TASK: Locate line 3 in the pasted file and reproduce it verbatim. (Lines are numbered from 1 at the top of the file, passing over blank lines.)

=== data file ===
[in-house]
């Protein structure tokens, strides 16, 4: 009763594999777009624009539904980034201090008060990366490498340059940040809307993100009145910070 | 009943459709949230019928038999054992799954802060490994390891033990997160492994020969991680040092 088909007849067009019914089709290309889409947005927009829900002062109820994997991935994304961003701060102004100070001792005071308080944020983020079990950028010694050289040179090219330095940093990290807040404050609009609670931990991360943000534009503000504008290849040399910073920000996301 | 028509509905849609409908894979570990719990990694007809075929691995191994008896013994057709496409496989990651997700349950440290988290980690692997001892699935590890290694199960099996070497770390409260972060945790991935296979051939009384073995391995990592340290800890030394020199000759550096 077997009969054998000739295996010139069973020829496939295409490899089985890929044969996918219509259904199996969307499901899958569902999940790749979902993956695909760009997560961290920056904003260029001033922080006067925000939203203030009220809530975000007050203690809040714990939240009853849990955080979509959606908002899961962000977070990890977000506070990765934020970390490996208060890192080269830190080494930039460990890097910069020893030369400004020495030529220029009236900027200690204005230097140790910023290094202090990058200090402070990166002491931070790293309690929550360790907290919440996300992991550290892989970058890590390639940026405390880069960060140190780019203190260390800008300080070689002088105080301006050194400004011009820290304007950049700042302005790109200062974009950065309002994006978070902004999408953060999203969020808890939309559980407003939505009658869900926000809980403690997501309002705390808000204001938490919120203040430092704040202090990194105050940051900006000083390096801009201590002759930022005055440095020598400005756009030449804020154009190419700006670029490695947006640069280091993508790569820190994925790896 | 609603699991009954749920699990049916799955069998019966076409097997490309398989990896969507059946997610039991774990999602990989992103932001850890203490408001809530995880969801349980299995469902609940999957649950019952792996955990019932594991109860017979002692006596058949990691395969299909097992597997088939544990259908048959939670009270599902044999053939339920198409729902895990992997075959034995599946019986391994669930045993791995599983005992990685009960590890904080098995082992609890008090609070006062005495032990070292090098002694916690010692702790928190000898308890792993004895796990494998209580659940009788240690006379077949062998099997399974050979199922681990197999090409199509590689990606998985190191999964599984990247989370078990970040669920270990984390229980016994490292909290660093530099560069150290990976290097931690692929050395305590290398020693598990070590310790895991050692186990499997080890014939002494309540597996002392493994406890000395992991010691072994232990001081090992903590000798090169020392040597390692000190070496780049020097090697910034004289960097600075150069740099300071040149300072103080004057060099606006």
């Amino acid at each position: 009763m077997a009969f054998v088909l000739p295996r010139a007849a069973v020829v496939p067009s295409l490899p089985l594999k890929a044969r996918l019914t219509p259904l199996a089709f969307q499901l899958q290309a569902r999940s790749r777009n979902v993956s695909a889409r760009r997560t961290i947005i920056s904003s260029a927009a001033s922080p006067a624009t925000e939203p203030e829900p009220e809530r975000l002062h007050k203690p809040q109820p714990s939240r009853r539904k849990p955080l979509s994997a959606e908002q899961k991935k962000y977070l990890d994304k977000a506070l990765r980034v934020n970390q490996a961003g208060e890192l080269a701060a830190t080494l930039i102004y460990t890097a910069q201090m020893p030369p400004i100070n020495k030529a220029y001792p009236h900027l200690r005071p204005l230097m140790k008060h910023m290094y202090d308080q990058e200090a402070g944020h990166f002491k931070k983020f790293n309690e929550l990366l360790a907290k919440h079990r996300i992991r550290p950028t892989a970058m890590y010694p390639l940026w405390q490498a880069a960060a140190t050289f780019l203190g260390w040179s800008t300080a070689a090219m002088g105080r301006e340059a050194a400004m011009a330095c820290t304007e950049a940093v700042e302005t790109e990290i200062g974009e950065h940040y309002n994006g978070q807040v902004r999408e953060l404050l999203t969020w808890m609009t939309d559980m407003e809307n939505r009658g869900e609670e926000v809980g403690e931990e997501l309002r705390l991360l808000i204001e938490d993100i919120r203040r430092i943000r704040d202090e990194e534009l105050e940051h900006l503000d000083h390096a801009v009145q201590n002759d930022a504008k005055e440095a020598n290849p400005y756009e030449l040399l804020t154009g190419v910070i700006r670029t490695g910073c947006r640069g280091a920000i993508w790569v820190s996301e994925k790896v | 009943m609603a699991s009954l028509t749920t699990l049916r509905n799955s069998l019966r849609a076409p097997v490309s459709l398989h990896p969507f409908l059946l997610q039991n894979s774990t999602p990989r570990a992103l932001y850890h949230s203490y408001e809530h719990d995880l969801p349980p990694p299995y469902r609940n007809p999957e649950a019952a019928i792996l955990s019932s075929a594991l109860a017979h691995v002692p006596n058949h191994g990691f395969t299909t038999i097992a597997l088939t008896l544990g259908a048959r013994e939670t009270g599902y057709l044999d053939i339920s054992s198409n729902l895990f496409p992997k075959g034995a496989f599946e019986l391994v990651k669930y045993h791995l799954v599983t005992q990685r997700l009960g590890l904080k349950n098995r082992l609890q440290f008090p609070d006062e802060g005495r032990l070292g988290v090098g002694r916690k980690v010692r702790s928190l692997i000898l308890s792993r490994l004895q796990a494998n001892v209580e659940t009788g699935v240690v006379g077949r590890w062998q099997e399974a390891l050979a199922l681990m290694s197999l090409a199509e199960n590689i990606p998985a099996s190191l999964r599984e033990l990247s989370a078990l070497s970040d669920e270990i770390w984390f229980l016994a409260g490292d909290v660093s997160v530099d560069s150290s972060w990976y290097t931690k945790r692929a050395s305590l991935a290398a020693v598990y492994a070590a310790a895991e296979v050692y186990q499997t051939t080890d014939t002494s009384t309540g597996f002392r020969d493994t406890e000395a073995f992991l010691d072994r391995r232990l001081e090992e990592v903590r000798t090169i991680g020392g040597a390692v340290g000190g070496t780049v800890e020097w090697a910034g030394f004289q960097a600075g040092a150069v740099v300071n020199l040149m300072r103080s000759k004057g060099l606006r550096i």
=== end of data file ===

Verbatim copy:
């Amino acid at each position: 009763m077997a009969f054998v088909l000739p295996r010139a007849a069973v020829v496939p067009s295409l490899p089985l594999k890929a044969r996918l019914t219509p259904l199996a089709f969307q499901l899958q290309a569902r999940s790749r777009n979902v993956s695909a889409r760009r997560t961290i947005i920056s904003s260029a927009a001033s922080p006067a624009t925000e939203p203030e829900p009220e809530r975000l002062h007050k203690p809040q109820p714990s939240r009853r539904k849990p955080l979509s994997a959606e908002q899961k991935k962000y977070l990890d994304k977000a506070l990765r980034v934020n970390q490996a961003g208060e890192l080269a701060a830190t080494l930039i102004y460990t890097a910069q201090m020893p030369p400004i100070n020495k030529a220029y001792p009236h900027l200690r005071p204005l230097m140790k008060h910023m290094y202090d308080q990058e200090a402070g944020h990166f002491k931070k983020f790293n309690e929550l990366l360790a907290k919440h079990r996300i992991r550290p950028t892989a970058m890590y010694p390639l940026w405390q490498a880069a960060a140190t050289f780019l203190g260390w040179s800008t300080a070689a090219m002088g105080r301006e340059a050194a400004m011009a330095c820290t304007e950049a940093v700042e302005t790109e990290i200062g974009e950065h940040y309002n994006g978070q807040v902004r999408e953060l404050l999203t969020w808890m609009t939309d559980m407003e809307n939505r009658g869900e609670e926000v809980g403690e931990e997501l309002r705390l991360l808000i204001e938490d993100i919120r203040r430092i943000r704040d202090e990194e534009l105050e940051h900006l503000d000083h390096a801009v009145q201590n002759d930022a504008k005055e440095a020598n290849p400005y756009e030449l040399l804020t154009g190419v910070i700006r670029t490695g910073c947006r640069g280091a920000i993508w790569v820190s996301e994925k790896v | 009943m609603a699991s009954l028509t749920t699990l049916r509905n799955s069998l019966r849609a076409p097997v490309s459709l398989h990896p969507f409908l059946l997610q039991n894979s774990t999602p990989r570990a992103l932001y850890h949230s203490y408001e809530h719990d995880l969801p349980p990694p299995y469902r609940n007809p999957e649950a019952a019928i792996l955990s019932s075929a594991l109860a017979h691995v002692p006596n058949h191994g990691f395969t299909t038999i097992a597997l088939t008896l544990g259908a048959r013994e939670t009270g599902y057709l044999d053939i339920s054992s198409n729902l895990f496409p992997k075959g034995a496989f599946e019986l391994v990651k669930y045993h791995l799954v599983t005992q990685r997700l009960g590890l904080k349950n098995r082992l609890q440290f008090p609070d006062e802060g005495r032990l070292g988290v090098g002694r916690k980690v010692r702790s928190l692997i000898l308890s792993r490994l004895q796990a494998n001892v209580e659940t009788g699935v240690v006379g077949r590890w062998q099997e399974a390891l050979a199922l681990m290694s197999l090409a199509e199960n590689i990606p998985a099996s190191l999964r599984e033990l990247s989370a078990l070497s970040d669920e270990i770390w984390f229980l016994a409260g490292d909290v660093s997160v530099d560069s150290s972060w990976y290097t931690k945790r692929a050395s305590l991935a290398a020693v598990y492994a070590a310790a895991e296979v050692y186990q499997t051939t080890d014939t002494s009384t309540g597996f002392r020969d493994t406890e000395a073995f992991l010691d072994r391995r232990l001081e090992e990592v903590r000798t090169i991680g020392g040597a390692v340290g000190g070496t780049v800890e020097w090697a910034g030394f004289q960097a600075g040092a150069v740099v300071n020199l040149m300072r103080s000759k004057g060099l606006r550096i």